Worthless Bank Checks

Under Florida law, it is illegal for any person or company to obtain goods or services by means of a written order (like a check), while knowing that there are insufficient funds to fulfill the transaction. This is the crime of obtaining property by worthless check. However, even if no goods or services are exchanged, a crime still occurs. Writing and issuing a worthless check is a crime even if nothing of value is exchanged during the process. The law can apply to a wide variety of transactions and orders, including debit cards. However, the most common crime prosecuted under this law is issuing worthless checks. At Pallegar Law, P.A., we are knowledgeable Hillsborough Fraud Attorneys will help you resolve a worthless check avoiding a conviction and possible jail time.

Issuing a worthless bank check is a first-degree misdemeanor if the written order is in the amount of $150 or less, or its equivalent. This can be punishable by one year in jail. Issuing a worthless bank check worth more than $150 is a third-degree felony, punishable by up to five years in prison.

If you have been charged or think you may be charged with the crime of issuing a worthless check, call an aggressive Fraud Attorney in Hillsborough County so you can explore your options. Many times, cooperation and payment of restitution can save you time and money over the long run, as well as save you from a conviction on your criminal record.

Worthless check crimes are often complicated, and as a result, there are several defenses available. In order to commit the crime, you must have issued the check while knowing that there are insufficient funds. A person who issues a bad check unknowingly does not commit this crime. Here’s an example. Person A is under a lot of financial and personal stress. They make a mistake balancing their checkbook, and end up issuing a check that they do not have the funds for. However, when Person A wrote and issued the check, they believed there were sufficient funds to cover the transaction. Person A would not be guilty of obtaining property with a worthless check in Tampa.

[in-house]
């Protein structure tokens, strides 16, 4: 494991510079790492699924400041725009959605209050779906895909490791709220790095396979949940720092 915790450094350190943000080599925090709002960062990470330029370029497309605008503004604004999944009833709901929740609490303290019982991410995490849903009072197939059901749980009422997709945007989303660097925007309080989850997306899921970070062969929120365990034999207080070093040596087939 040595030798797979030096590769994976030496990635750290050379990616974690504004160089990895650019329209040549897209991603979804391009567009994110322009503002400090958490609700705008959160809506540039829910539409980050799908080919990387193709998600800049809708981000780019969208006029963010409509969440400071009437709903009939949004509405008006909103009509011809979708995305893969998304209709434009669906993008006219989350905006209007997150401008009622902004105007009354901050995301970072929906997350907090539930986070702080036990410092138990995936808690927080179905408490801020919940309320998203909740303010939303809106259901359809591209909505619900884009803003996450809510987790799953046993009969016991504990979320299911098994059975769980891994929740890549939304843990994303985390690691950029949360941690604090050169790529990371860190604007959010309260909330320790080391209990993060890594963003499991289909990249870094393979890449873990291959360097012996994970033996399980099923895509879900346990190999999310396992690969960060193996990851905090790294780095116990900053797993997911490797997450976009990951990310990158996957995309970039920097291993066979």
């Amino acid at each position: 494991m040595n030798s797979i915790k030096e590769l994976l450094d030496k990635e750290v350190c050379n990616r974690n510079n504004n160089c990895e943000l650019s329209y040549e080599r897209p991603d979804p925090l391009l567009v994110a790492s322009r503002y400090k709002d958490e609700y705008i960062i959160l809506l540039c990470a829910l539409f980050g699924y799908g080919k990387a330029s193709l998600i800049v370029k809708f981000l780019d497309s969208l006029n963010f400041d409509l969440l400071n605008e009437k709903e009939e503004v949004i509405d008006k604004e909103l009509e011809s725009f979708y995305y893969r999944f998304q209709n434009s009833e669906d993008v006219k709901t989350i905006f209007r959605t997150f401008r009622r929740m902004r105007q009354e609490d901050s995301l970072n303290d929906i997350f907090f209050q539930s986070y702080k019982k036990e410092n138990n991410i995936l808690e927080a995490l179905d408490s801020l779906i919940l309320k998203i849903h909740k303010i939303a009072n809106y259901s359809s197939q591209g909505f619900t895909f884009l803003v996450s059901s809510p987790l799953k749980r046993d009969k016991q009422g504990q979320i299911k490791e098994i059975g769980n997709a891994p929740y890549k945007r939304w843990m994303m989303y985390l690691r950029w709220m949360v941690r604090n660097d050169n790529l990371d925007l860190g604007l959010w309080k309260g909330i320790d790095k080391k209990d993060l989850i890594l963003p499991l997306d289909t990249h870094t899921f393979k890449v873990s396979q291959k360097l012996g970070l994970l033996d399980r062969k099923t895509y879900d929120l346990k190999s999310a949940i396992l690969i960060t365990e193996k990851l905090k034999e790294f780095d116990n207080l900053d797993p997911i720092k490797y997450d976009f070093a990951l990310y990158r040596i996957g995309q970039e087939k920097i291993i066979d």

Here’s another example. Person B writes a check to pay their rent. They know that there are insufficient funds to cover that transaction, but they believe that their overdraft protection will cover it. When the check was written, Person B believed there was sufficient credit to cover the payment. Both Person A and B wrote and issued worthless checks, but both believed that the checks were good therefore would not be guilty of writing a worthless check.

Postdated checks cannot be prosecuted as worthless checks. It is understood that a postdated check means that funds will not be available until the future date indicated. This is a common defense to worthless check charges. If you have been charged or think you may be charged with the crime of issuing a worthless check, call our team at Pallegar Law, P.A. to be connected to an experienced Hillsborough fraud attorney who can help you explore all defenses available.

Call Pallegar Law, P.A. at 813-444-3912 (Tampa) or 941-893-5816 (Sarasota) to explore schedule a free consultation today.

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